Football isn’t a contact sport, it’s a collision sport. Dancing is a contact sport. – Duffy Daugherty.
I like to think I live in a nation where people can look at data and make intelligent decisions, especially where the health and safety of its citizens are concerned.
Of course I also like to think I look like a younger Dustin Hoffman.
I’m seeing the increasing amount of information coming in about the maiming of athletes in American Football and interested in how those who regulate and support it choose to respond. As Jacques Barzun once famously noted, “Whoever wants to know the heart and mind of America had better learn baseball, the rules, and reality of the game.” But baseball has lost its place in the center of our sporting pantheon and it is now (American) Football that occupies the place of honor. ESPN’s Kevin Seifert comments by first quoting the “late Washington Post columnist Mary McGrory: “Baseball is what we were. Football is what we have become.” In other words, baseball was king when we were a smarter and purer nation. Football, on the other hand, now represents our louder, dumber and less subtle society.”
But if, as Seifert posits, we are becoming “louder, dumber and less subtle” (that may be a redundant phrase which proves his point) are we also guilty of ignorance and unwillingness to change when we see that our #1 sport may be fatally flawed?
This month’s Esquire, the magazine of choice for America’s intelligent man, features an article by Tom Junod on the “Injury Issue” in the NFL. In it, a pro says “People always ask me, ‘Are you feeling good?’ No. You never feel good. Once the season starts, you never feel good. But it becomes your way of life. It becomes the norm. It’s different from a guy going to work at a bank. If he felt like I did, he wouldn’t get out of bed. He’d call in.”
The article continues explaining the astronomical rate of injuries and is illustrated with several graphic X-rays of football injuries. They are too gruesome for me to reproduce here. It is not for the faint of heart. Suffice to say this: “According to a study conducted by the National Football League, the approximately two thousand players active on the thirty-two NFL teams suffered about forty-five hundred injuries in 2011, for an injury rate of 225 percent.”
But that’s not the whole story. No, like the Ginsu knife infomercial, I want to tell you, “Wait! There’s more!” We are not just talking about wrecked ankles and knees devoid of ligaments and cartilage. A lifetime of limping, pain and crutches is a tough legacy. But the scariest part of the football injury story is brain damage. Irreversible, painful, and completely disabling brain damage. By now I think everyone is aware that a number of NFL stars have committed suicide and their autopsies have reviewed the neurological destruction that crippled their mental processes; in fact a number of these men have shot themselves in the chest with the intention of leaving their skulls intact for research. That is how certain they are of their situations. And now scientists are beginning to find signs of the trauma in living ex-players.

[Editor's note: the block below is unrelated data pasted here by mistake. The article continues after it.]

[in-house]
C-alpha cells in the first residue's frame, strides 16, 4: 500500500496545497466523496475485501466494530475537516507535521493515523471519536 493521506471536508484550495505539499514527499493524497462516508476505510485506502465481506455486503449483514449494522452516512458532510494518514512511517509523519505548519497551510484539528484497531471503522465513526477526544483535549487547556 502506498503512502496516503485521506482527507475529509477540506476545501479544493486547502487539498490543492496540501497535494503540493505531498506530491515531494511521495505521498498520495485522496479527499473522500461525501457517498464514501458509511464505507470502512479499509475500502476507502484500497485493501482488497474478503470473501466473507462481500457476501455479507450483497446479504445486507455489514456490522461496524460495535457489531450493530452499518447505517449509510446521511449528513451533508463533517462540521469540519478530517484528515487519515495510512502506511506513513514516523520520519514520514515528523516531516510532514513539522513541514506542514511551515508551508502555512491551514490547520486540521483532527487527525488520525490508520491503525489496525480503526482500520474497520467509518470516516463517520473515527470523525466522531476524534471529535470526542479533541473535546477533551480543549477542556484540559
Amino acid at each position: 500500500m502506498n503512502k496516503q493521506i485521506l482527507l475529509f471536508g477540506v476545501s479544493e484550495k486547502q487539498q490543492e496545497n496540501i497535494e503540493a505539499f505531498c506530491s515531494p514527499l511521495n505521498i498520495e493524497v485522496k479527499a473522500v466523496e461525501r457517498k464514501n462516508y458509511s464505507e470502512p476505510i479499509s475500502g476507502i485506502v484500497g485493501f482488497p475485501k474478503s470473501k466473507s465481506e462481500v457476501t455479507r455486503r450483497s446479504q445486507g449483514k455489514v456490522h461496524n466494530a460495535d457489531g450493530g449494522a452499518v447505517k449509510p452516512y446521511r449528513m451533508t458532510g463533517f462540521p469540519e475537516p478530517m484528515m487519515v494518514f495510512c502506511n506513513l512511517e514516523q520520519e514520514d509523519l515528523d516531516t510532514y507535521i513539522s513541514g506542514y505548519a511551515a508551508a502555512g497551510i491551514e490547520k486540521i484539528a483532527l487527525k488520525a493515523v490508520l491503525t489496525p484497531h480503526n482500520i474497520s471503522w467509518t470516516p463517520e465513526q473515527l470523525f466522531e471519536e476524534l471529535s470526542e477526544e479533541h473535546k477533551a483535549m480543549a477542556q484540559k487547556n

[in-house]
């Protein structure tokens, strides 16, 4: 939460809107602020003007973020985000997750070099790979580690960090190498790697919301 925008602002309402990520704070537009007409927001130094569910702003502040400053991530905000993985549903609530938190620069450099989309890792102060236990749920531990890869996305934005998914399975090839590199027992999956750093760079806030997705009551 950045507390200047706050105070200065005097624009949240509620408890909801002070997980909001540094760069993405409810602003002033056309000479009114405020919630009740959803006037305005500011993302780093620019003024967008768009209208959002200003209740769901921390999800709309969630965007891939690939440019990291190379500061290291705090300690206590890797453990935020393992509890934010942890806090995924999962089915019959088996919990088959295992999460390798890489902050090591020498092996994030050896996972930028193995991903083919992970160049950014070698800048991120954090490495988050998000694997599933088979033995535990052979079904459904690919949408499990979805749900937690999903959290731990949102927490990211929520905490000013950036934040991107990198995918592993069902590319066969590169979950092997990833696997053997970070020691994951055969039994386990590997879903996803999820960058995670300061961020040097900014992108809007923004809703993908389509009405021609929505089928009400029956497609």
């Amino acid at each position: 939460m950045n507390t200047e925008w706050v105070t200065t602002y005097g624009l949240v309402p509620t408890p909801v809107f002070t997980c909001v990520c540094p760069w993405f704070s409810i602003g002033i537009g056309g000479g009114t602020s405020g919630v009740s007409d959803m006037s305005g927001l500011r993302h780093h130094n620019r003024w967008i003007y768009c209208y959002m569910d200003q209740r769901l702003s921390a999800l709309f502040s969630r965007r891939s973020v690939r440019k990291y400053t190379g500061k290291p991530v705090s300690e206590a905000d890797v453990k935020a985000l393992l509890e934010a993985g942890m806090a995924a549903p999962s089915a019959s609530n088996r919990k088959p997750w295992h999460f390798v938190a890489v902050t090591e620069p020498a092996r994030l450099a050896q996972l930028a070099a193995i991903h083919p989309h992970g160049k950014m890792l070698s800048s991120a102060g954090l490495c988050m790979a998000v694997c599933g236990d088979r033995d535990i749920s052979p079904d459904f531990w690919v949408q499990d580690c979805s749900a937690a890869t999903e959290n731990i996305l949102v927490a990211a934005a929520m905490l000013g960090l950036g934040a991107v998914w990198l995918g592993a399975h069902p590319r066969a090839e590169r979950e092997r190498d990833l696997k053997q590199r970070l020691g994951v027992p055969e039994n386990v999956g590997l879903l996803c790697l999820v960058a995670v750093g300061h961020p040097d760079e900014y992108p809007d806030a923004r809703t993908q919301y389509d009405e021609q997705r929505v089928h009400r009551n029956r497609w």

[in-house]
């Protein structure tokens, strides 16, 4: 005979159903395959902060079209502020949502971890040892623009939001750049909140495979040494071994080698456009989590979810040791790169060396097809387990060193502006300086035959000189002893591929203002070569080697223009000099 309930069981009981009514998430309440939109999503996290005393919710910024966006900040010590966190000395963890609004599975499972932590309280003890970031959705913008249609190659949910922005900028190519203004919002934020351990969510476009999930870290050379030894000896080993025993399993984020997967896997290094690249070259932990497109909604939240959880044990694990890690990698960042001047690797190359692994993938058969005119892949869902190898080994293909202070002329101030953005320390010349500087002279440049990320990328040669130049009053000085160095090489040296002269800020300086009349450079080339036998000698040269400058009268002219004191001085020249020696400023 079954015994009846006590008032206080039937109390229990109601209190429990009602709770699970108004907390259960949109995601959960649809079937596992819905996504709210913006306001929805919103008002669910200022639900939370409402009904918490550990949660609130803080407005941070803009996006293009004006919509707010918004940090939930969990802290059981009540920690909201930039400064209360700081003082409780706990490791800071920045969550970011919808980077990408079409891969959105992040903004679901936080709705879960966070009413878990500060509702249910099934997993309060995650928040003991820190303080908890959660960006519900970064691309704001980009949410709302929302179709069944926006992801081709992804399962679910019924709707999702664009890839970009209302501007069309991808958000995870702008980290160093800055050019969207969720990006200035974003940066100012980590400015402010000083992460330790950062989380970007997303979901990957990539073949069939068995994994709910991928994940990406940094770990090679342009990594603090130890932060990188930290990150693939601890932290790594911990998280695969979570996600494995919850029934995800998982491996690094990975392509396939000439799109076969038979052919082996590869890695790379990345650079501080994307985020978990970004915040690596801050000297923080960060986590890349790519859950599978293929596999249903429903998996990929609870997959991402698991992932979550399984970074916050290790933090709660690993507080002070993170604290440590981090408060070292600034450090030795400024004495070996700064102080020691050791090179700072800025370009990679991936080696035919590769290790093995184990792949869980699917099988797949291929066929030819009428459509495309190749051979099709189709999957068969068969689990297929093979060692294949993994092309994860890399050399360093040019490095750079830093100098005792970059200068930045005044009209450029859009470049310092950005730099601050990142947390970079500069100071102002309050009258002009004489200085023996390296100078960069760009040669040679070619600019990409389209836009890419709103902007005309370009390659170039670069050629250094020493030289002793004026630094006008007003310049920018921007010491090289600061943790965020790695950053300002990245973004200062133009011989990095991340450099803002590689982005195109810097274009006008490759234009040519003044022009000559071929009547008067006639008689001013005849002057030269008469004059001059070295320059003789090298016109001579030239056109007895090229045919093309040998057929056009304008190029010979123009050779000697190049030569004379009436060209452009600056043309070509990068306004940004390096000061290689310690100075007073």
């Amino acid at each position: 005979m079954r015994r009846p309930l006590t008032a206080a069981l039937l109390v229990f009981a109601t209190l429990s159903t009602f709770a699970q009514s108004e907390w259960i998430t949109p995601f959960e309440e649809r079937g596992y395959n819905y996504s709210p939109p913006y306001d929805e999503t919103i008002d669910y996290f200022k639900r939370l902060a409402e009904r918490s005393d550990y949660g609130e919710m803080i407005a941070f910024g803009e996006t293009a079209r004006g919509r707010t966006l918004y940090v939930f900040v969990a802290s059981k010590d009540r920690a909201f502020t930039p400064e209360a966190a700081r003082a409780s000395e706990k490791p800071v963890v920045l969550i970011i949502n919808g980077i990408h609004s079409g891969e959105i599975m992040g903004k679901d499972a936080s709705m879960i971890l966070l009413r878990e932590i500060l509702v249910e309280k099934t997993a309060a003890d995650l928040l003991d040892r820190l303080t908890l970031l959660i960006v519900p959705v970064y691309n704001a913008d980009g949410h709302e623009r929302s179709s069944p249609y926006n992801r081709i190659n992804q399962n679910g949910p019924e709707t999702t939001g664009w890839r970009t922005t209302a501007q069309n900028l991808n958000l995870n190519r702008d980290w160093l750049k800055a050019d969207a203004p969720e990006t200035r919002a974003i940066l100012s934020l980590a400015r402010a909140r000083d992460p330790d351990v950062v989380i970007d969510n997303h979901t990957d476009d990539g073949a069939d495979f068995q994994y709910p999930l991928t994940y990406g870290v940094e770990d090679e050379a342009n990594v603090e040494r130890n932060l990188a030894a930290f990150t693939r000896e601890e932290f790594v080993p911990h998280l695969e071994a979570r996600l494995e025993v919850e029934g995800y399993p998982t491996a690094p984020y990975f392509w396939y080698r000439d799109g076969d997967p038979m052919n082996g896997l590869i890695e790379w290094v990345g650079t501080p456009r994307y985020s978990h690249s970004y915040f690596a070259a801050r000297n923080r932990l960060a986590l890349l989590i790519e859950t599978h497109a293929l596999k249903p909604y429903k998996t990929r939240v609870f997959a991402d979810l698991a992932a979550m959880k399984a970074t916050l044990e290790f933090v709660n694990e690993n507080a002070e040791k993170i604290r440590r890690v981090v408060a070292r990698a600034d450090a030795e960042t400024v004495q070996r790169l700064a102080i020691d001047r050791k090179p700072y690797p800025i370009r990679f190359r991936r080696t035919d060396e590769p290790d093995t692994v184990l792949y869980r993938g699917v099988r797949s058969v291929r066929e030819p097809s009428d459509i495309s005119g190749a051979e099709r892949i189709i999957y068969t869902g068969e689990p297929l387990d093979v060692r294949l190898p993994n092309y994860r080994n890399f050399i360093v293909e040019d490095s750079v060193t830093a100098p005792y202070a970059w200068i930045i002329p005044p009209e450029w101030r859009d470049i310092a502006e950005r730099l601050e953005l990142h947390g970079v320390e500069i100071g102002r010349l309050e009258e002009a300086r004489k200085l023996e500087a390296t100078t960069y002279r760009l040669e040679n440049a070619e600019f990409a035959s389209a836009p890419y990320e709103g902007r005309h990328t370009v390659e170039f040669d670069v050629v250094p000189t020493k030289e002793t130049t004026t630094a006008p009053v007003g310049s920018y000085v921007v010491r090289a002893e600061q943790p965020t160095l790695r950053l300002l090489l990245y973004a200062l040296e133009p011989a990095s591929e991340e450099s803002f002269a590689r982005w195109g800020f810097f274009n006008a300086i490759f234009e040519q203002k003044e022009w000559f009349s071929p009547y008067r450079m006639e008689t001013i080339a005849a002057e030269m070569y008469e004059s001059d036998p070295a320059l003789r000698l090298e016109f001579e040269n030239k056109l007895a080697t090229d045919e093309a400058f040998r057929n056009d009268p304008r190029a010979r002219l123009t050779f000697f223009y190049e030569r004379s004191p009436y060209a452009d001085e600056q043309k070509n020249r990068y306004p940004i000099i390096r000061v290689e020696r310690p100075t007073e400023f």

An ESPN article: “Dozens of former players — including 34 who played in the NFL — have been diagnosed with CTE, a neurodegenerative disease linked to dementia, memory loss and depression. The disease, which researchers say is triggered by repeated head trauma, can currently be confirmed only by examining the brain after death. CTE was discovered earlier this month in the brain of former Chargers linebacker Junior Seau, who committed suicide last May by shooting himself in the chest.”
“The UCLA researchers used a patented brain-imaging tool to examine Fred McNeill, a 59-year-old former Vikings linebacker; Wayne Clark, a 64-year-old former back-up quarterback; and three other unidentified players: a 73-year-old former guard; a 50-year-old former defensive lineman; and a 45-year-old former center. Each had sustained at least one concussion; the center sustained ten.”
“CTE is caused by a buildup of tau, an abnormal protein that strangles brain cells. The scan lit up for tau in all five former players, according to the study. The protein was concentrated in areas that control memory, emotions and other functions — a pattern consistent with the distribution of tau in CTE brains that have been studied following autopsy, according to the researchers.”